sentencing objective that others are obscured (
S
v Maseko
1982(1) SA 99 (A)
at 102F).’
1








  1. By placing such a degree
    of emphasis on the evidence of Mr Penderis and the views of the
    Clinical Psychologist and by attaching so much weight to the
    personal circumstances of the respondent, it appears to me that the
    Court belowunderemphasised the other two sentencing guidelines of
    the triad proposed in S v Zinn 1969(2) SA 537 (A) at 540. The
    need for a balanced approach was emphasised in S v Nakale and
    Others
    (No 2) 2007(2) NR 427 (HC) at 430D; S v M 2007(2)
    NR 434 (HC) at 438F-H and S v Tjiho 1991 NR 361 (HC) at
    365B-C. I must hasten to add that 'the duty to harmonise and balance
    does not imply that equal weight or value must be given to the
    different factors. Situations can arise where it is necessary
    (indeed it is often unavoidable) to emphasise one at the expense of
    the other'. Per Ackerman AJA in S v Van Wyk 1993 NR 426 (SC)
    at 448E-F (1992(1) SACR 147 (Nm) at 165i-166a). The application of
    these factors cannot be subject to rigid rules, since it is obvious
    that the dynamics are influenced by time and place and because the
    facts of each case vary ‘infinitely’. See S v
    Alexander
    2006(1) NR 1 (SCA) at 8B-D.









  1. The trial Judge
    misdirected himself on the facts when he stated that 'all the
    amounts involved in the crime have been recovered by the
    complainant'and that that the complainant (Windhoek Mechanised
    Accounting Services (Pty) Ltd)'has lost virtually nothing in virtue
    of the crime'. It is clear from the evidence that only N$872 187,00
    was recovered, leaving an outstanding balance of N$351 434,21
    unrecovered.Moreover, the bulk of the amount recovered came from Mr
    Louw. Only N$22 187,00 was recovered from the respondent. Mr
    Penderis in his own words stated:'…I think we all focused on
    getting the money back and that happened to a large degree'. He was
    asked whether there were hopes of recovering the balance
    outstanding, his reply was an emphatic 'No' and he continued to say,
    'Your Honour we in, I think, March 2005 we discussed this matter
    with our clients and in view of what Mrs Van Wyk had done, in terms
    of trying and help in assisting us, in our opinion, we decided that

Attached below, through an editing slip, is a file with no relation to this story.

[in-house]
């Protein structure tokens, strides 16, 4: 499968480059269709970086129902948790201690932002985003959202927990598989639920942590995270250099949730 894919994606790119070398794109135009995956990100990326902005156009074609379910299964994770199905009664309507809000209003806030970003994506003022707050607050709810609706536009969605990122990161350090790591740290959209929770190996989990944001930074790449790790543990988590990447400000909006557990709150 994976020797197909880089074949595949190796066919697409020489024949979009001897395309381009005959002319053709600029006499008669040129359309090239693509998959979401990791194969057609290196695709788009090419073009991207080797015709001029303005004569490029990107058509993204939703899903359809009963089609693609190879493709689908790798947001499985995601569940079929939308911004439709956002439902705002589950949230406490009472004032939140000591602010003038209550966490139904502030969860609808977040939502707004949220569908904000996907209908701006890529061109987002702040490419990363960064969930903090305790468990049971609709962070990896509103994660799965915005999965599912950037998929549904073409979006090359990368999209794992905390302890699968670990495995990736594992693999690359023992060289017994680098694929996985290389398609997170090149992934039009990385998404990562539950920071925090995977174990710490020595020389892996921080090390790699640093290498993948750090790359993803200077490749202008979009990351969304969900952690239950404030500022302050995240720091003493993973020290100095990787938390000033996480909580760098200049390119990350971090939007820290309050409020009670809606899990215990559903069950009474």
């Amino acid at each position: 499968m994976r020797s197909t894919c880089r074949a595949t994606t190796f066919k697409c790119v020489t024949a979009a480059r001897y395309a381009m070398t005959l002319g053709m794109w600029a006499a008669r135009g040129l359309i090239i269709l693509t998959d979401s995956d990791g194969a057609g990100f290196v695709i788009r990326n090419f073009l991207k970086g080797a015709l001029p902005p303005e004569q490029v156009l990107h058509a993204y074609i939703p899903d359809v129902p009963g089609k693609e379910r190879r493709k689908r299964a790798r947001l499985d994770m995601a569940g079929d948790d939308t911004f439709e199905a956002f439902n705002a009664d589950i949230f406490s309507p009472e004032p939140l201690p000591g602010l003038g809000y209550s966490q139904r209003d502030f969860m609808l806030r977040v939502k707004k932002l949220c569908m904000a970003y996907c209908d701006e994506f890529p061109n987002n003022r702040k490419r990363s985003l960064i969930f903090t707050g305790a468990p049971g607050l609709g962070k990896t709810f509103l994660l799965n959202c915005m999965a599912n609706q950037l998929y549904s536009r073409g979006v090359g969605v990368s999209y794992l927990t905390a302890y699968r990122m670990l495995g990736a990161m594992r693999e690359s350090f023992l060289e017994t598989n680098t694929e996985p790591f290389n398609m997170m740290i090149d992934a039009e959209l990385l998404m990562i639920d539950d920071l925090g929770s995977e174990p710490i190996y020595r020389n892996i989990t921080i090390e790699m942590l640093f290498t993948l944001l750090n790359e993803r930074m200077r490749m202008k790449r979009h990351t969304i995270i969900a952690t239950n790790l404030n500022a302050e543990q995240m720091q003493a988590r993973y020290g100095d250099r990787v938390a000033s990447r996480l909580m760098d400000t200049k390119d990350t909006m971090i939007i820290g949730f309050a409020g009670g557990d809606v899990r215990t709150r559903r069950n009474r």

we would withdraw the charges…'. He was specifically asked
    whether the company had written off the amount of N$350 213,00 and
    his reply was 'Correct'.









  1. The trial Judge also
    misdirected himself in law when he failed to accord due weight to
    the principle of consistency in sentencing. As a general
    proposition, he correctly held that the principle should not be
    taken too far as to do away with the principle of individualisation,
    otherwise the system of criminal justice would become unfair and
    unreasonable. What was not adequately appreciated is that
    individualisation cannot be gauged in vacuum; it is best served if
    it is considered against other sentencing principles, inclusive of
    those applied in established precedents. This Court had occasion in
    the matter of The State v Gerry Wilson Munyama, Case No. SA
    47/2011 delivered on 9 December 2011 unreported, to state thus:








[12] Although it is trite that
sentences should be individualised, our Courts generally strive for
uniformity of sentences in cases where there has been a more or less
equal degree of participation in the same offence or offences by
participants with roughly comparable personal circumstances. (S v
Goldman,
1990(1) SACR 1 (A) at 3E). In S v Strauss 1990 NR
71, O’Linn J catalogued nineteen similar crimes of theft of
rough and uncut diamonds and stated, “clearly indicates the
approach of the courts in the past. The Court must obviously attach
great weight to this catalogue, while at the same time balancing it
against the principle of individualisation. One must look at which
circumstances, personal or otherwise, can be taken as distinguishing
factors…which would justify a sentence which is out of line
with the cases to which the Court has referred.” The principle
of consistency in sentencing has gained wide acceptance. Its
significance lies in the fact that it strives to avert any wide
divergence in the sentences imposed in similar cases and should thus
appeal to any reasonable person’s sense of fairness and
justice. One advantage of consistency in sentencing is that it
promotes legal certainty and consequently improves respect for the